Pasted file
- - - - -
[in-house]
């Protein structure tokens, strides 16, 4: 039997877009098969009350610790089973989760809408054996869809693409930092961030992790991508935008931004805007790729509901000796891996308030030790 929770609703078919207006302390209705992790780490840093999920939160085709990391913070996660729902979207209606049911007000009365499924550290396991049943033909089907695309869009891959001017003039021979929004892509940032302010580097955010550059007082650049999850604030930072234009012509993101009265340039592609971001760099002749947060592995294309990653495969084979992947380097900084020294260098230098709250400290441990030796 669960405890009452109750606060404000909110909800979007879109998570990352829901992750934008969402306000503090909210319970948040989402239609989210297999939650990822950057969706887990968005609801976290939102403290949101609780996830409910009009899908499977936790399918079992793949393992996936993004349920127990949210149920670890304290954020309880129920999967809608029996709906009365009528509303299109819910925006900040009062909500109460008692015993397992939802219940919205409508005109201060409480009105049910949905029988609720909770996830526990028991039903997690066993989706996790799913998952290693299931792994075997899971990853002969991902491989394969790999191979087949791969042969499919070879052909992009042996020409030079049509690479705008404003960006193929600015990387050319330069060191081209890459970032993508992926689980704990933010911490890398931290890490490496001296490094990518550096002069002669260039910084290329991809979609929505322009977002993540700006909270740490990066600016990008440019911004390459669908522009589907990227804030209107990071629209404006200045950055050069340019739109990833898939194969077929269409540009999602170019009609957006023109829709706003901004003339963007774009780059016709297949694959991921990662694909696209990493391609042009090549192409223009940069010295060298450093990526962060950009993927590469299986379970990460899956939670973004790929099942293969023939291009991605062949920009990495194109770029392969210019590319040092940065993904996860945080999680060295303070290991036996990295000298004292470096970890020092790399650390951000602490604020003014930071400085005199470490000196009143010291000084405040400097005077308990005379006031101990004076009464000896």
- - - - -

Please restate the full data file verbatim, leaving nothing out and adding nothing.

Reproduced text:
[in-house]
């Protein structure tokens, strides 16, 4: 039997877009098969009350610790089973989760809408054996869809693409930092961030992790991508935008931004805007790729509901000796891996308030030790 929770609703078919207006302390209705992790780490840093999920939160085709990391913070996660729902979207209606049911007000009365499924550290396991049943033909089907695309869009891959001017003039021979929004892509940032302010580097955010550059007082650049999850604030930072234009012509993101009265340039592609971001760099002749947060592995294309990653495969084979992947380097900084020294260098230098709250400290441990030796 669960405890009452109750606060404000909110909800979007879109998570990352829901992750934008969402306000503090909210319970948040989402239609989210297999939650990822950057969706887990968005609801976290939102403290949101609780996830409910009009899908499977936790399918079992793949393992996936993004349920127990949210149920670890304290954020309880129920999967809608029996709906009365009528509303299109819910925006900040009062909500109460008692015993397992939802219940919205409508005109201060409480009105049910949905029988609720909770996830526990028991039903997690066993989706996790799913998952290693299931792994075997899971990853002969991902491989394969790999191979087949791969042969499919070879052909992009042996020409030079049509690479705008404003960006193929600015990387050319330069060191081209890459970032993508992926689980704990933010911490890398931290890490490496001296490094990518550096002069002669260039910084290329991809979609929505322009977002993540700006909270740490990066600016990008440019911004390459669908522009589907990227804030209107990071629209404006200045950055050069340019739109990833898939194969077929269409540009999602170019009609957006023109829709706003901004003339963007774009780059016709297949694959991921990662694909696209990493391609042009090549192409223009940069010295060298450093990526962060950009993927590469299986379970990460899956939670973004790929099942293969023939291009991605062949920009990495194109770029392969210019590319040092940065993904996860945080999680060295303070290991036996990295000298004292470096970890020092790399650390951000602490604020003014930071400085005199470490000196009143010291000084405040400097005077308990005379006031101990004076009464000896």